Undertaking the project
|Module 2: The WBL process|
|The project||Introduction | Undertaking the project | Communicating the outcomes | Assessment strategy | Summary|
Most Learning Agreements are implemented by way of a project that meets and an identified need or challenge of the workplace. The method by which projects will be realised will normally be by some form of practitioner Inquiry, of which Action Research and Appreciative Inquiry are the most common. These are also forms of Insider research, in which the researcher is at the heart of the issue being investigated, rather than as an 'objective' outsider.
Practitioner research aims to use a practical, systematic and cyclical approach to define and understand issues within the workplace, to study and reflect deeply on the issue and then to design an action or intervention that is intended to address the issue.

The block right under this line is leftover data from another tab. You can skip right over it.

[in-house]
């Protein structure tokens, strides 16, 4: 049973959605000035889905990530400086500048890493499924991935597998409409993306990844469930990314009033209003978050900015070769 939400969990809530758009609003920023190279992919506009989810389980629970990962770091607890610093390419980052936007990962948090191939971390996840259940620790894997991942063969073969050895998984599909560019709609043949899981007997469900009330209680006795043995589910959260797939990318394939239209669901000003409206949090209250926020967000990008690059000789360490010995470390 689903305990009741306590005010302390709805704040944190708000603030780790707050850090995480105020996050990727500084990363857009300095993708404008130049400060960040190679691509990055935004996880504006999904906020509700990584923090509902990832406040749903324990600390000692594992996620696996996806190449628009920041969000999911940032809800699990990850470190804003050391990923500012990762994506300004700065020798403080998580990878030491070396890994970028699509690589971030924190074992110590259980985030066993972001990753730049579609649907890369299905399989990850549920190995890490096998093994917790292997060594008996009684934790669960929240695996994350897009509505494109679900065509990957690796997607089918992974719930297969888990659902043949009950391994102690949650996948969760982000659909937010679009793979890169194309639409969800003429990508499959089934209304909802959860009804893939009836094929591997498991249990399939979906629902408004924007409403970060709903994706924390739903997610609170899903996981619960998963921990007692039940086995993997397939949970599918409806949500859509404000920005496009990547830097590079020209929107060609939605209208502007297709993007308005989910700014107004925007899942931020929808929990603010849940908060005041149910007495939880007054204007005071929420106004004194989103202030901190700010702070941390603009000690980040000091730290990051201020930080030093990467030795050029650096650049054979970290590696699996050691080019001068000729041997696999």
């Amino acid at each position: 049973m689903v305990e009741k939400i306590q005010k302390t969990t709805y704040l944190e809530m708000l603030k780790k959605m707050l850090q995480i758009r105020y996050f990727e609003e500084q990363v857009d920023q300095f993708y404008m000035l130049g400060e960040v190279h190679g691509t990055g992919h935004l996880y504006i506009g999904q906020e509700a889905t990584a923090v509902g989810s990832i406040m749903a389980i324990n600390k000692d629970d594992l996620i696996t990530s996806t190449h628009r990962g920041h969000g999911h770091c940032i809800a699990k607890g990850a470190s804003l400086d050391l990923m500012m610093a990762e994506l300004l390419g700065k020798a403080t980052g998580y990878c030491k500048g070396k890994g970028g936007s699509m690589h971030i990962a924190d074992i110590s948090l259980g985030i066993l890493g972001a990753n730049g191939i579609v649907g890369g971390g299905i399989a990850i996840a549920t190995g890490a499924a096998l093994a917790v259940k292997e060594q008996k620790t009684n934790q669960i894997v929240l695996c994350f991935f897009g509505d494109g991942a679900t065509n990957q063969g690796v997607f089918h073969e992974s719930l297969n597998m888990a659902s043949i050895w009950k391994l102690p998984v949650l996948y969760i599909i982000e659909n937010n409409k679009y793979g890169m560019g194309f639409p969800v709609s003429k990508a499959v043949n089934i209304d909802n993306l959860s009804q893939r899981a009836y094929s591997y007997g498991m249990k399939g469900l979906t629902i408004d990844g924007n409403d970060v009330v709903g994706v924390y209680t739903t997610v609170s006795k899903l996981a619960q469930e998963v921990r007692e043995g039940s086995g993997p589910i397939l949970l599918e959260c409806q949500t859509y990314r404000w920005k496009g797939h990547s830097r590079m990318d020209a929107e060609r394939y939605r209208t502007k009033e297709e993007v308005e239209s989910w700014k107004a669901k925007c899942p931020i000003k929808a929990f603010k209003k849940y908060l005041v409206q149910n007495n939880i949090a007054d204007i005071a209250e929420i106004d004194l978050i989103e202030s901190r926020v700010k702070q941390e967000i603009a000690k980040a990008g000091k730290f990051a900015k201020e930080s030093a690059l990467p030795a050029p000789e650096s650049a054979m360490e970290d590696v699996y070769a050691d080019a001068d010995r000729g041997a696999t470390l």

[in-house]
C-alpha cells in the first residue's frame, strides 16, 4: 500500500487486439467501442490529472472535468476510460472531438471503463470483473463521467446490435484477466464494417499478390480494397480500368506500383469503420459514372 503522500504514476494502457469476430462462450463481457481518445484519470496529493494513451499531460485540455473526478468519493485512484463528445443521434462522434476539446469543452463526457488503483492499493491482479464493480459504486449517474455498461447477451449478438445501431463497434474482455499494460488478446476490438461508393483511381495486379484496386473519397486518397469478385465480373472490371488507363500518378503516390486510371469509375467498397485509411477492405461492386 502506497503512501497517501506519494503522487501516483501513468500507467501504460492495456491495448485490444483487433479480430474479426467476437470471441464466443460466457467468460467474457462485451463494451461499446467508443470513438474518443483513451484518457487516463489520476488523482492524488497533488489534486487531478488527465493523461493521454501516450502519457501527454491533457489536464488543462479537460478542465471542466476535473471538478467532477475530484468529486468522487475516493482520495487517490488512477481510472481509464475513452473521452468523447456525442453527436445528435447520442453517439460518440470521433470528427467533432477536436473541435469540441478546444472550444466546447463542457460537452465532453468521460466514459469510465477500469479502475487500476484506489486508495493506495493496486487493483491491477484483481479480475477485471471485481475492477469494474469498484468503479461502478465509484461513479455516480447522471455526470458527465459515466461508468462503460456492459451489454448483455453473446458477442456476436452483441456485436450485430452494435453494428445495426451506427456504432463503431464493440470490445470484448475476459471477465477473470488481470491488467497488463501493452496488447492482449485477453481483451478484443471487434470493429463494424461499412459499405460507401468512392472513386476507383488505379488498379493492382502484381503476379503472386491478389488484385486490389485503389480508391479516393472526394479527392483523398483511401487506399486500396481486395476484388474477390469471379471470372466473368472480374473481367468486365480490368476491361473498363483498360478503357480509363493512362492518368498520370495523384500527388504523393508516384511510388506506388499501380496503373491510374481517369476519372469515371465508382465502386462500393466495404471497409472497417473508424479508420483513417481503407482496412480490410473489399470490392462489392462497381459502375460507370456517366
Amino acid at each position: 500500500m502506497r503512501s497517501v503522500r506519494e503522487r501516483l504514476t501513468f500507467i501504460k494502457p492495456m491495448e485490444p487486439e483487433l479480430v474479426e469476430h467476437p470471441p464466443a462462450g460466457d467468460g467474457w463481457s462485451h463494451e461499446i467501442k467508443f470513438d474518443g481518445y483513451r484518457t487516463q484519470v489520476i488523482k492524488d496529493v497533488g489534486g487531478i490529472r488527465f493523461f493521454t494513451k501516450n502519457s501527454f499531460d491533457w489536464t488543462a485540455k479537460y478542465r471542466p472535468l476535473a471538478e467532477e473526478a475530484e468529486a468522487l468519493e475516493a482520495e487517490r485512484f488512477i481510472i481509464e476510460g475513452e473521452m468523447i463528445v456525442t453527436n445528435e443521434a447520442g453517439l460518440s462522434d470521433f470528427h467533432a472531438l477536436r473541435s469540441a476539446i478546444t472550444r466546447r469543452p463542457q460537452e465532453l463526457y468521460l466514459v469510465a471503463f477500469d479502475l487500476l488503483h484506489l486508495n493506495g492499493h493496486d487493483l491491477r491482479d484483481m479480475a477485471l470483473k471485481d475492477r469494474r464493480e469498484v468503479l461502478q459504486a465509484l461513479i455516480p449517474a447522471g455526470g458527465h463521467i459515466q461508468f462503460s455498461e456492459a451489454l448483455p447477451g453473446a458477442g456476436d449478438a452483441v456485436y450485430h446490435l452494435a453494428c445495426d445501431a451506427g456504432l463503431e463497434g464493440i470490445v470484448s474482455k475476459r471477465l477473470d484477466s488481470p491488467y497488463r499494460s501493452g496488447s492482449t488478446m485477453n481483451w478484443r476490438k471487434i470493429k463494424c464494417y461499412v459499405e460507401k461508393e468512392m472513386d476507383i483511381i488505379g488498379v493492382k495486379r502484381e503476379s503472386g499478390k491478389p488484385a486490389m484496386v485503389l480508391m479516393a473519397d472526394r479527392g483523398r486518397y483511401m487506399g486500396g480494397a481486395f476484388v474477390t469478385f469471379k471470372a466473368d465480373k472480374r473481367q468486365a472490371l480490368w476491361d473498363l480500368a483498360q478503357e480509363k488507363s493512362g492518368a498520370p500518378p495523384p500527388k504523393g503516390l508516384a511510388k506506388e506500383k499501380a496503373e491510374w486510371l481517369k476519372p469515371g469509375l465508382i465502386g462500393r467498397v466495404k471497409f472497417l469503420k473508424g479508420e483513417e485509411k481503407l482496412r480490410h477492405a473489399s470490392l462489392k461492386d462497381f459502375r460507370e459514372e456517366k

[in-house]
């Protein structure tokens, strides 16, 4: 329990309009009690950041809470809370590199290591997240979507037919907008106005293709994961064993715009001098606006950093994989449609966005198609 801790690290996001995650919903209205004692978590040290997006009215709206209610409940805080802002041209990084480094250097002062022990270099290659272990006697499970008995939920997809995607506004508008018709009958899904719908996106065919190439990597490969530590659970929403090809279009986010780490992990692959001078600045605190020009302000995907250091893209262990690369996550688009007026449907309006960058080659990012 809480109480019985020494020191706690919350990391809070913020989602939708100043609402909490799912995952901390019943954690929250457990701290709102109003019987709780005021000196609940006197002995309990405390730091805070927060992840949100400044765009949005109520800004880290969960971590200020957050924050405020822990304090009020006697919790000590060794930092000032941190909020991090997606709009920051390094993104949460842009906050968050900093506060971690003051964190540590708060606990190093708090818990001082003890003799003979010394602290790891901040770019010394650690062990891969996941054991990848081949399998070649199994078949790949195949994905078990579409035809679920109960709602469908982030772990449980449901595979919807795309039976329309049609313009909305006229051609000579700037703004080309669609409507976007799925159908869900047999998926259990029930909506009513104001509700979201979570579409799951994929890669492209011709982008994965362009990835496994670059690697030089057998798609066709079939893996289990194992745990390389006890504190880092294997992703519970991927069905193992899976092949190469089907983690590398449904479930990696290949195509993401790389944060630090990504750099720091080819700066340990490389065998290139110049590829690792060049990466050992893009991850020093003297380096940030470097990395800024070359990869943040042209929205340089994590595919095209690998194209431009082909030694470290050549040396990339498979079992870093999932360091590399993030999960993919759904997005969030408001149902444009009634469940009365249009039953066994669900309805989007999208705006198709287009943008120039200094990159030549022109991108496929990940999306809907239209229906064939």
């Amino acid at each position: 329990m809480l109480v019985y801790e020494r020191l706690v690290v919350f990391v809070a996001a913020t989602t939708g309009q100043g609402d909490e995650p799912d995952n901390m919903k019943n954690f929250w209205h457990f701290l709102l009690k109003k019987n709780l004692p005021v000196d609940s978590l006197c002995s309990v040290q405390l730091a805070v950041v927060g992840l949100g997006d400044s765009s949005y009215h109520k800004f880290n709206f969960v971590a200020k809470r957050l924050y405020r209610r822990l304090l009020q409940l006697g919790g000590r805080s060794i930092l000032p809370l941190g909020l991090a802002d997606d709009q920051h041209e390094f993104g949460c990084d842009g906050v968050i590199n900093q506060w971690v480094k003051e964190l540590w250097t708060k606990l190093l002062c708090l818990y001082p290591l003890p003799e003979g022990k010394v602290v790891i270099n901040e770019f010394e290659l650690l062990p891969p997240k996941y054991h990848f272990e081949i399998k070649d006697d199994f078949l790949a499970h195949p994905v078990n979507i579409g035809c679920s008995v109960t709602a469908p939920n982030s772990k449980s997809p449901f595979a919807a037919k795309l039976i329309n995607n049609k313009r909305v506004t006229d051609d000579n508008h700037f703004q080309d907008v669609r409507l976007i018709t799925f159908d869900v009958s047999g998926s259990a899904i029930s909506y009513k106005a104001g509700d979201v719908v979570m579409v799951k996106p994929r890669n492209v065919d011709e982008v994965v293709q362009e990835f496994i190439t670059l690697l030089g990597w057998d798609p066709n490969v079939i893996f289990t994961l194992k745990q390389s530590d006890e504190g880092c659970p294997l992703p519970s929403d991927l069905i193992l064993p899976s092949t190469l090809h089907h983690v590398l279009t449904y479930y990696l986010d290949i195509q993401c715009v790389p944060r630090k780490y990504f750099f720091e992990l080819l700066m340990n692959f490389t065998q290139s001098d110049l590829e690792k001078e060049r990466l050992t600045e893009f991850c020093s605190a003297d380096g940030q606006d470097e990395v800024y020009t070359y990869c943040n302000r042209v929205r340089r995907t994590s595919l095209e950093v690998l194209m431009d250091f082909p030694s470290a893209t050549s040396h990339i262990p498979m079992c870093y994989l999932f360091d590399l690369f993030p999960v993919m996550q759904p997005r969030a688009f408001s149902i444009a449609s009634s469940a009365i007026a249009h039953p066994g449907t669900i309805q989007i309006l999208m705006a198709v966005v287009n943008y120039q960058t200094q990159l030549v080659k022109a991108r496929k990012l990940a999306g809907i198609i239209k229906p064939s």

The outcomes of that intervention are then reflected on and where needed, further interventions are designed and implemented until the issue is properly understood and either resolved or steps taken to remediate it.
The Learning Agreement outlines the nature of the inquiry to be undertaken. This is usually in the form of a project or in some cases several contributing projects, that emerges from the challenges and needs of the workplace. In this third phase, the project is undertaken with the support of the Facilitator, Academic Mentor, Professional Practice Mentor and others from within or external to the workplace. Resources, time frames and milestones identified in the Learning Agreement set the framework for the project’s implementation.